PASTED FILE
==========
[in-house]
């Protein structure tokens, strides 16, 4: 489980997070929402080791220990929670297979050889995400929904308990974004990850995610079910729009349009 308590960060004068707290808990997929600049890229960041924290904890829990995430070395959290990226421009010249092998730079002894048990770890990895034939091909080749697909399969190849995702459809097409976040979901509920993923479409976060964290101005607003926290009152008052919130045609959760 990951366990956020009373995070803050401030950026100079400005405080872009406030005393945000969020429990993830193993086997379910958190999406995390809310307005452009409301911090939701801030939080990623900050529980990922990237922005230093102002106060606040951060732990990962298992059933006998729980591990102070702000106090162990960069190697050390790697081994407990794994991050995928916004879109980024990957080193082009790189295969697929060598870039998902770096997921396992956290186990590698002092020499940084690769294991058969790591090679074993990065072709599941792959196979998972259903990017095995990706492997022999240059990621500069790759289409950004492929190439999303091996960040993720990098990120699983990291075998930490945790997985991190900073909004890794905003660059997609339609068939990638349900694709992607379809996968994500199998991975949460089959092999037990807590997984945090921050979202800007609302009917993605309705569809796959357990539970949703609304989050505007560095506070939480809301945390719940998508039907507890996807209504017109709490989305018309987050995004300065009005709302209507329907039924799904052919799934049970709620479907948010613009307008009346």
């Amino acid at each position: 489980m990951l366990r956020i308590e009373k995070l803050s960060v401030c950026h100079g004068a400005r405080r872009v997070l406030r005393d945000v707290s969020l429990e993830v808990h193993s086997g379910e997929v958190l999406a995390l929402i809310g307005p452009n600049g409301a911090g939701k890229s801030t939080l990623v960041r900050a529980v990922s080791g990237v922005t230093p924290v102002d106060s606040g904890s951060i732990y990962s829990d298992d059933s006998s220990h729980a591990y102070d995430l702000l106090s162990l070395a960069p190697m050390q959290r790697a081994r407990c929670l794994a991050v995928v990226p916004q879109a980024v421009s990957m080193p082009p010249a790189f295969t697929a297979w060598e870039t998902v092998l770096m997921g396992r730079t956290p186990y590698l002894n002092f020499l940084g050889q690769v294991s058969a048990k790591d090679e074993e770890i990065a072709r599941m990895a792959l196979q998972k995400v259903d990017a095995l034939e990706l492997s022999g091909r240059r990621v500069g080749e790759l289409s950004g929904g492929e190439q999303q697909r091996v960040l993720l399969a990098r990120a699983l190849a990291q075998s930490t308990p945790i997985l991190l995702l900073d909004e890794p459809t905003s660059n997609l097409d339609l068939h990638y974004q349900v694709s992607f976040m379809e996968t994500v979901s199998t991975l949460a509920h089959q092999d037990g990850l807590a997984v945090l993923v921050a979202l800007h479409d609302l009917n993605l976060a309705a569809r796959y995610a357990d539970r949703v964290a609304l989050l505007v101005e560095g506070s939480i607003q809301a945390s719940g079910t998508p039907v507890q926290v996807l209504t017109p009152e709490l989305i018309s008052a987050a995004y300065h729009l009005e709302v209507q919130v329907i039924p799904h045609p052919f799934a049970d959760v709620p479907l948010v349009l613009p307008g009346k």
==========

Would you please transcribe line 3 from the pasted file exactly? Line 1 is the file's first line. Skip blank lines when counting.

């Amino acid at each position: 489980m990951l366990r956020i308590e009373k995070l803050s960060v401030c950026h100079g004068a400005r405080r872009v997070l406030r005393d945000v707290s969020l429990e993830v808990h193993s086997g379910e997929v958190l999406a995390l929402i809310g307005p452009n600049g409301a911090g939701k890229s801030t939080l990623v960041r900050a529980v990922s080791g990237v922005t230093p924290v102002d106060s606040g904890s951060i732990y990962s829990d298992d059933s006998s220990h729980a591990y102070d995430l702000l106090s162990l070395a960069p190697m050390q959290r790697a081994r407990c929670l794994a991050v995928v990226p916004q879109a980024v421009s990957m080193p082009p010249a790189f295969t697929a297979w060598e870039t998902v092998l770096m997921g396992r730079t956290p186990y590698l002894n002092f020499l940084g050889q690769v294991s058969a048990k790591d090679e074993e770890i990065a072709r599941m990895a792959l196979q998972k995400v259903d990017a095995l034939e990706l492997s022999g091909r240059r990621v500069g080749e790759l289409s950004g929904g492929e190439q999303q697909r091996v960040l993720l399969a990098r990120a699983l190849a990291q075998s930490t308990p945790i997985l991190l995702l900073d909004e890794p459809t905003s660059n997609l097409d339609l068939h990638y974004q349900v694709s992607f976040m379809e996968t994500v979901s199998t991975l949460a509920h089959q092999d037990g990850l807590a997984v945090l993923v921050a979202l800007h479409d609302l009917n993605l976060a309705a569809r796959y995610a357990d539970r949703v964290a609304l989050l505007v101005e560095g506070s939480i607003q809301a945390s719940g079910t998508p039907v507890q926290v996807l209504t017109p009152e709490l989305i018309s008052a987050a995004y300065h729009l009005e709302v209507q919130v329907i039924p799904h045609p052919f799934a049970d959760v709620p479907l948010v349009l613009p307008g009346k």